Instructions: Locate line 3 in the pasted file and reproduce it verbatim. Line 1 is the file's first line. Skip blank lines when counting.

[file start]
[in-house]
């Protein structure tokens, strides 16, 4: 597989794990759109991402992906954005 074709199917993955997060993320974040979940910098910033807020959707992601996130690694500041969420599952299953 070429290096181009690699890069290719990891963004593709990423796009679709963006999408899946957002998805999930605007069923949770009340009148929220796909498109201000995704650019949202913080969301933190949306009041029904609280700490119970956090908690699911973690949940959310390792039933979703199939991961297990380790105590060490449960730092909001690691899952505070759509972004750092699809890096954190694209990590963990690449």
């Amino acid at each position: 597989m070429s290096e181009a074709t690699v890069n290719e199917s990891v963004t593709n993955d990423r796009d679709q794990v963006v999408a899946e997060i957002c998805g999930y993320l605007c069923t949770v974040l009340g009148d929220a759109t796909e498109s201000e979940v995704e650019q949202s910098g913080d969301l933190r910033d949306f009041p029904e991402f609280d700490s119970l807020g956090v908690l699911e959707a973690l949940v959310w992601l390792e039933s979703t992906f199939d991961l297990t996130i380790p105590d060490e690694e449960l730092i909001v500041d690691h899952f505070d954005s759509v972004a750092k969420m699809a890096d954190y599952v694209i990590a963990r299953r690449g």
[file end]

């Amino acid at each position: 597989m070429s290096e181009a074709t690699v890069n290719e199917s990891v963004t593709n993955d990423r796009d679709q794990v963006v999408a899946e997060i957002c998805g999930y993320l605007c069923t949770v974040l009340g009148d929220a759109t796909e498109s201000e979940v995704e650019q949202s910098g913080d969301l933190r910033d949306f009041p029904e991402f609280d700490s119970l807020g956090v908690l699911e959707a973690l949940v959310w992601l390792e039933s979703t992906f199939d991961l297990t996130i380790p105590d060490e690694e449960l730092i909001v500041d690691h899952f505070d954005s759509v972004a750092k969420m699809a890096d954190y599952v694209i990590a963990r299953r690449g």